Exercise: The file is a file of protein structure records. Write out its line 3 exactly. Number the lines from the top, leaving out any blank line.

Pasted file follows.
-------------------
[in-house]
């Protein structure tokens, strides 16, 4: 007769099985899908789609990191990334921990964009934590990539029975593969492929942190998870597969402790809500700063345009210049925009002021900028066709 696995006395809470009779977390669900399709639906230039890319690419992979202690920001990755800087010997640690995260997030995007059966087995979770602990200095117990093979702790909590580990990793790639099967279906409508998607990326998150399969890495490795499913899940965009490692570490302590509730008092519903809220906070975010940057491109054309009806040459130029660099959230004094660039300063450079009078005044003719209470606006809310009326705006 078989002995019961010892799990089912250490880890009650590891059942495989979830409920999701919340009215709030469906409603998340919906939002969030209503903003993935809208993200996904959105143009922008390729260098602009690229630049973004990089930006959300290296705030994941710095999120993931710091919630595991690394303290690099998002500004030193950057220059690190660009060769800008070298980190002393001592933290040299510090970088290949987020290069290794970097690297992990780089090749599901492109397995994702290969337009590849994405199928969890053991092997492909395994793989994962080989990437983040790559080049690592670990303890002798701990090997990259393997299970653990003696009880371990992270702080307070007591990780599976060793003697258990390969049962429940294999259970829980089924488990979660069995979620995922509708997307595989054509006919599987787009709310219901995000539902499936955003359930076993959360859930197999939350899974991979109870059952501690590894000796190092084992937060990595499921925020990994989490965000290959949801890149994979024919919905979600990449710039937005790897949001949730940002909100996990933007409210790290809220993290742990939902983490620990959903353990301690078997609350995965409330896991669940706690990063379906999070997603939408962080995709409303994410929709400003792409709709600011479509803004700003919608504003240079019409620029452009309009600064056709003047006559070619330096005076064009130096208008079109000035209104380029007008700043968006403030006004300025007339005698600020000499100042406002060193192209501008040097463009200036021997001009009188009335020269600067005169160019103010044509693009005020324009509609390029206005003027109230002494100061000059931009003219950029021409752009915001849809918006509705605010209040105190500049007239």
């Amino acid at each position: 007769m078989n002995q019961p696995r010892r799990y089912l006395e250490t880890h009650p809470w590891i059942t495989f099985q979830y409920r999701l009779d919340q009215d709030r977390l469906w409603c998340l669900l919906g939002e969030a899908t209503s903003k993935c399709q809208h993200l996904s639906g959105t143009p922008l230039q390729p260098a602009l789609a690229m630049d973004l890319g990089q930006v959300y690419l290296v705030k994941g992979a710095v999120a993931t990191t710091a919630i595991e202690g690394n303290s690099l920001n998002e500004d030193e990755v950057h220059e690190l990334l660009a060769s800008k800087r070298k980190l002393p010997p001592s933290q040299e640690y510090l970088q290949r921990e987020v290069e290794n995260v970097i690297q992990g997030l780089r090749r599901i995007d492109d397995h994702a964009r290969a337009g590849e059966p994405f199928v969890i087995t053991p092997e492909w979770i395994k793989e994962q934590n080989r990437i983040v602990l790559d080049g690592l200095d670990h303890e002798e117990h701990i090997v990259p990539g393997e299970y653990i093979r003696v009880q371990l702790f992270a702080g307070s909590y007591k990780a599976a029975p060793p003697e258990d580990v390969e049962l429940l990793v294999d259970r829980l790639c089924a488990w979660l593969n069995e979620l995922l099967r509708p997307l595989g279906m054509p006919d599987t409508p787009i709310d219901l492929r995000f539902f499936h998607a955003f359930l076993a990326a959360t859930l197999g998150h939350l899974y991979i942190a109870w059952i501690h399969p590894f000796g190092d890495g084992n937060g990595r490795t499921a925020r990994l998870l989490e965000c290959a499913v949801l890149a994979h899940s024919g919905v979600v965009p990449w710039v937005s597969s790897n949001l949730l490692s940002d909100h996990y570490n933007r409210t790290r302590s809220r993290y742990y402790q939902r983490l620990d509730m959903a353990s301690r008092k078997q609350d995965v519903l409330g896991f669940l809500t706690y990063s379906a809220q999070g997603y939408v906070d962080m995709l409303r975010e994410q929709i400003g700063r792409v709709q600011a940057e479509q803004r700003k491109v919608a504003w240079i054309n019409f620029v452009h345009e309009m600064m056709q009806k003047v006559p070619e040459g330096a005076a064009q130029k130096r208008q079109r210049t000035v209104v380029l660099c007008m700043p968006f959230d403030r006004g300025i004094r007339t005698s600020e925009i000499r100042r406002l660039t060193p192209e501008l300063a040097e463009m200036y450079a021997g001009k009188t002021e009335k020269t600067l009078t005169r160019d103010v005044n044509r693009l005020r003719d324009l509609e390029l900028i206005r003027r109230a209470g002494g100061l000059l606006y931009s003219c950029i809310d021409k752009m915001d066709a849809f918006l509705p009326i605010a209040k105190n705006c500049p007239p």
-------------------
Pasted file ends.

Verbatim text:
């Amino acid at each position: 007769m078989n002995q019961p696995r010892r799990y089912l006395e250490t880890h009650p809470w590891i059942t495989f099985q979830y409920r999701l009779d919340q009215d709030r977390l469906w409603c998340l669900l919906g939002e969030a899908t209503s903003k993935c399709q809208h993200l996904s639906g959105t143009p922008l230039q390729p260098a602009l789609a690229m630049d973004l890319g990089q930006v959300y690419l290296v705030k994941g992979a710095v999120a993931t990191t710091a919630i595991e202690g690394n303290s690099l920001n998002e500004d030193e990755v950057h220059e690190l990334l660009a060769s800008k800087r070298k980190l002393p010997p001592s933290q040299e640690y510090l970088q290949r921990e987020v290069e290794n995260v970097i690297q992990g997030l780089r090749r599901i995007d492109d397995h994702a964009r290969a337009g590849e059966p994405f199928v969890i087995t053991p092997e492909w979770i395994k793989e994962q934590n080989r990437i983040v602990l790559d080049g690592l200095d670990h303890e002798e117990h701990i090997v990259p990539g393997e299970y653990i093979r003696v009880q371990l702790f992270a702080g307070s909590y007591k990780a599976a029975p060793p003697e258990d580990v390969e049962l429940l990793v294999d259970r829980l790639c089924a488990w979660l593969n069995e979620l995922l099967r509708p997307l595989g279906m054509p006919d599987t409508p787009i709310d219901l492929r995000f539902f499936h998607a955003f359930l076993a990326a959360t859930l197999g998150h939350l899974y991979i942190a109870w059952i501690h399969p590894f000796g190092d890495g084992n937060g990595r490795t499921a925020r990994l998870l989490e965000c290959a499913v949801l890149a994979h899940s024919g919905v979600v965009p990449w710039v937005s597969s790897n949001l949730l490692s940002d909100h996990y570490n933007r409210t790290r302590s809220r993290y742990y402790q939902r983490l620990d509730m959903a353990s301690r008092k078997q609350d995965v519903l409330g896991f669940l809500t706690y990063s379906a809220q999070g997603y939408v906070d962080m995709l409303r975010e994410q929709i400003g700063r792409v709709q600011a940057e479509q803004r700003k491109v919608a504003w240079i054309n019409f620029v452009h345009e309009m600064m056709q009806k003047v006559p070619e040459g330096a005076a064009q130029k130096r208008q079109r210049t000035v209104v380029l660099c007008m700043p968006f959230d403030r006004g300025i004094r007339t005698s600020e925009i000499r100042r406002l660039t060193p192209e501008l300063a040097e463009m200036y450079a021997g001009k009188t002021e009335k020269t600067l009078t005169r160019d103010v005044n044509r693009l005020r003719d324009l509609e390029l900028i206005r003027r109230a209470g002494g100061l000059l606006y931009s003219c950029i809310d021409k752009m915001d066709a849809f918006l509705p009326i605010a209040k105190n705006c500049p007239p």